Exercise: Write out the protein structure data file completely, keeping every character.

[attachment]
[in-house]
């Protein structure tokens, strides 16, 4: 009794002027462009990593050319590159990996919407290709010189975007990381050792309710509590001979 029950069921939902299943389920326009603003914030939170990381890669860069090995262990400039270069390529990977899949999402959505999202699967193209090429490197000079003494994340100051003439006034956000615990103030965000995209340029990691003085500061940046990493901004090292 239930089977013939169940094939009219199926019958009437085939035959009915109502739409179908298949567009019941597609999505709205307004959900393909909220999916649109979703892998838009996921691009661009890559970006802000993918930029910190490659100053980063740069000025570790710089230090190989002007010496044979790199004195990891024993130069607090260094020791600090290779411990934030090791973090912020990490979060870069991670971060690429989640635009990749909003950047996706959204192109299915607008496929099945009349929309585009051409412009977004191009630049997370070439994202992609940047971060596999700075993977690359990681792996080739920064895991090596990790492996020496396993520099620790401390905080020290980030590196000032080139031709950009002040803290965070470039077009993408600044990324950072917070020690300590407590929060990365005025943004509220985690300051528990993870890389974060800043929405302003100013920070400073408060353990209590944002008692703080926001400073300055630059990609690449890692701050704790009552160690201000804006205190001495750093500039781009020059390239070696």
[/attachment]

[in-house]
């Protein structure tokens, strides 16, 4: 009794002027462009990593050319590159990996919407290709010189975007990381050792309710509590001979 029950069921939902299943389920326009603003914030939170990381890669860069090995262990400039270069390529990977899949999402959505999202699967193209090429490197000079003494994340100051003439006034956000615990103030965000995209340029990691003085500061940046990493901004090292 239930089977013939169940094939009219199926019958009437085939035959009915109502739409179908298949567009019941597609999505709205307004959900393909909220999916649109979703892998838009996921691009661009890559970006802000993918930029910190490659100053980063740069000025570790710089230090190989002007010496044979790199004195990891024993130069607090260094020791600090290779411990934030090791973090912020990490979060870069991670971060690429989640635009990749909003950047996706959204192109299915607008496929099945009349929309585009051409412009977004191009630049997370070439994202992609940047971060596999700075993977690359990681792996080739920064895991090596990790492996020496396993520099620790401390905080020290980030590196000032080139031709950009002040803290965070470039077009993408600044990324950072917070020690300590407590929060990365005025943004509220985690300051528990993870890389974060800043929405302003100013920070400073408060353990209590944002008692703080926001400073300055630059990609690449890692701050704790009552160690201000804006205190001495750093500039781009020059390239070696």